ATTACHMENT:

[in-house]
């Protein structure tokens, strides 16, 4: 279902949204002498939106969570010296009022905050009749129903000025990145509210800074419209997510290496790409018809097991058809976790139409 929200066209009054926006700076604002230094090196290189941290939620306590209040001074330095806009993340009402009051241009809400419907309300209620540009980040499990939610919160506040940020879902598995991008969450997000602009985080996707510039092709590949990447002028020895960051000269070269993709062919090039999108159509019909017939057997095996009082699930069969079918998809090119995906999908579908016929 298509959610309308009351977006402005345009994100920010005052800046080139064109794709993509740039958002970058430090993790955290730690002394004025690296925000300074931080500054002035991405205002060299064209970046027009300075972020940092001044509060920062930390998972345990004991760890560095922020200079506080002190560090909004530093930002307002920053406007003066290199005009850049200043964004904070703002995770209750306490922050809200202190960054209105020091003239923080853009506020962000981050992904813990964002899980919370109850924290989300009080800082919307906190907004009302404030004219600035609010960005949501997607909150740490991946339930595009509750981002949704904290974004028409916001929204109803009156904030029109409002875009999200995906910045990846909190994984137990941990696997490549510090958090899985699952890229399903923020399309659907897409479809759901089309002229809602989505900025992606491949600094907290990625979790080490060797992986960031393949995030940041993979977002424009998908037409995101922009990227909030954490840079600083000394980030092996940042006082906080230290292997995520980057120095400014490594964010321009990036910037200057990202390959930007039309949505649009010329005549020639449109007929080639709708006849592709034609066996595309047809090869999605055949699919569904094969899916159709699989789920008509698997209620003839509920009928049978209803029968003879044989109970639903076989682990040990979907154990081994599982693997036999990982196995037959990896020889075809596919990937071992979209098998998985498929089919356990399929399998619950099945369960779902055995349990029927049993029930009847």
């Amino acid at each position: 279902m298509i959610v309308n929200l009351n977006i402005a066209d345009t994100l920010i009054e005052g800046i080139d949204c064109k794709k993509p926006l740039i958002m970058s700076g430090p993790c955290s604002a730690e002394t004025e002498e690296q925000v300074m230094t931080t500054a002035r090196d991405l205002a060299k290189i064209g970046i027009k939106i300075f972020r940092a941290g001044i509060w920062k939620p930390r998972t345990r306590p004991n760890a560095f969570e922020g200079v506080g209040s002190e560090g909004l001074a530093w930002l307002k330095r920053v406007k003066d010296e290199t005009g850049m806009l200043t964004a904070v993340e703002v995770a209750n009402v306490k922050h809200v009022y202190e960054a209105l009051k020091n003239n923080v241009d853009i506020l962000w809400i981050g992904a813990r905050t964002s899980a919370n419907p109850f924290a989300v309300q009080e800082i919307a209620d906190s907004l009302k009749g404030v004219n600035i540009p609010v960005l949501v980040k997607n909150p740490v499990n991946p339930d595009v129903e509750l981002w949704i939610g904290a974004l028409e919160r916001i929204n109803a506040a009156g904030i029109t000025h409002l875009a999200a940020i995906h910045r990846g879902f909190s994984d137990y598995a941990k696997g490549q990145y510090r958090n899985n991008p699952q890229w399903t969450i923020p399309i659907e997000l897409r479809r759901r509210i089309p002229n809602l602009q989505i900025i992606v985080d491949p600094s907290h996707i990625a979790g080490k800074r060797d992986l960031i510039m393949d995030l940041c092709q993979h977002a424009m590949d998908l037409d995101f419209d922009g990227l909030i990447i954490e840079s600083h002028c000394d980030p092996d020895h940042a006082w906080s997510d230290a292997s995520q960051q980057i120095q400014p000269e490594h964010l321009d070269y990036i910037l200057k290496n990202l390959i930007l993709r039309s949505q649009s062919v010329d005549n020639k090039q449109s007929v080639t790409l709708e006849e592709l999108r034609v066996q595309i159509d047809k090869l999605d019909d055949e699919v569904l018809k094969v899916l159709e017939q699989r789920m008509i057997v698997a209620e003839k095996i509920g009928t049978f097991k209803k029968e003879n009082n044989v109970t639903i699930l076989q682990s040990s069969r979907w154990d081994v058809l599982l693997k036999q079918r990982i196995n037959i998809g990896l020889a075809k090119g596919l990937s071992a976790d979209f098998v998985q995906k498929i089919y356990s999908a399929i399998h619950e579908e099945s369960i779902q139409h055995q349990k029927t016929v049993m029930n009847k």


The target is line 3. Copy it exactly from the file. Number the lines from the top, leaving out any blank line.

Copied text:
């Amino acid at each position: 279902m298509i959610v309308n929200l009351n977006i402005a066209d345009t994100l920010i009054e005052g800046i080139d949204c064109k794709k993509p926006l740039i958002m970058s700076g430090p993790c955290s604002a730690e002394t004025e002498e690296q925000v300074m230094t931080t500054a002035r090196d991405l205002a060299k290189i064209g970046i027009k939106i300075f972020r940092a941290g001044i509060w920062k939620p930390r998972t345990r306590p004991n760890a560095f969570e922020g200079v506080g209040s002190e560090g909004l001074a530093w930002l307002k330095r920053v406007k003066d010296e290199t005009g850049m806009l200043t964004a904070v993340e703002v995770a209750n009402v306490k922050h809200v009022y202190e960054a209105l009051k020091n003239n923080v241009d853009i506020l962000w809400i981050g992904a813990r905050t964002s899980a919370n419907p109850f924290a989300v309300q009080e800082i919307a209620d906190s907004l009302k009749g404030v004219n600035i540009p609010v960005l949501v980040k997607n909150p740490v499990n991946p339930d595009v129903e509750l981002w949704i939610g904290a974004l028409e919160r916001i929204n109803a506040a009156g904030i029109t000025h409002l875009a999200a940020i995906h910045r990846g879902f909190s994984d137990y598995a941990k696997g490549q990145y510090r958090n899985n991008p699952q890229w399903t969450i923020p399309i659907e997000l897409r479809r759901r509210i089309p002229n809602l602009q989505i900025i992606v985080d491949p600094s907290h996707i990625a979790g080490k800074r060797d992986l960031i510039m393949d995030l940041c092709q993979h977002a424009m590949d998908l037409d995101f419209d922009g990227l909030i990447i954490e840079s600083h002028c000394d980030p092996d020895h940042a006082w906080s997510d230290a292997s995520q960051q980057i120095q400014p000269e490594h964010l321009d070269y990036i910037l200057k290496n990202l390959i930007l993709r039309s949505q649009s062919v010329d005549n020639k090039q449109s007929v080639t790409l709708e006849e592709l999108r034609v066996q595309i159509d047809k090869l999605d019909d055949e699919v569904l018809k094969v899916l159709e017939q699989r789920m008509i057997v698997a209620e003839k095996i509920g009928t049978f097991k209803k029968e003879n009082n044989v109970t639903i699930l076989q682990s040990s069969r979907w154990d081994v058809l599982l693997k036999q079918r990982i196995n037959i998809g990896l020889a075809k090119g596919l990937s071992a976790d979209f098998v998985q995906k498929i089919y356990s999908a399929i399998h619950e579908e099945s369960i779902q139409h055995q349990k029927t016929v049993m029930n009847k």